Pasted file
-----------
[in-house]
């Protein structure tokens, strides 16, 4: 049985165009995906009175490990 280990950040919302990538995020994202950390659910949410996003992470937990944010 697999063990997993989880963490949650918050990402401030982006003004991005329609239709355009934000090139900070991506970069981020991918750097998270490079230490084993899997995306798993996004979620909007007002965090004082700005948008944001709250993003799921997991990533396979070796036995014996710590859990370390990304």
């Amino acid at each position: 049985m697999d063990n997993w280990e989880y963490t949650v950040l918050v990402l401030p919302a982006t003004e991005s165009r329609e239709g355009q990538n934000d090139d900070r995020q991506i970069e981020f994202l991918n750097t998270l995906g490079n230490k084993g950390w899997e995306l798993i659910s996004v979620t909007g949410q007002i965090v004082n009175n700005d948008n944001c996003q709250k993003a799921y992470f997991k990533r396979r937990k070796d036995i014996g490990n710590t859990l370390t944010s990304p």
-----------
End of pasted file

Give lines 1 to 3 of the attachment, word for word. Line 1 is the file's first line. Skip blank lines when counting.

[in-house]
């Protein structure tokens, strides 16, 4: 049985165009995906009175490990 280990950040919302990538995020994202950390659910949410996003992470937990944010 697999063990997993989880963490949650918050990402401030982006003004991005329609239709355009934000090139900070991506970069981020991918750097998270490079230490084993899997995306798993996004979620909007007002965090004082700005948008944001709250993003799921997991990533396979070796036995014996710590859990370390990304």
């Amino acid at each position: 049985m697999d063990n997993w280990e989880y963490t949650v950040l918050v990402l401030p919302a982006t003004e991005s165009r329609e239709g355009q990538n934000d090139d900070r995020q991506i970069e981020f994202l991918n750097t998270l995906g490079n230490k084993g950390w899997e995306l798993i659910s996004v979620t909007g949410q007002i965090v004082n009175n700005d948008n944001c996003q709250k993003a799921y992470f997991k990533r396979r937990k070796d036995i014996g490990n710590t859990l370390t944010s990304p």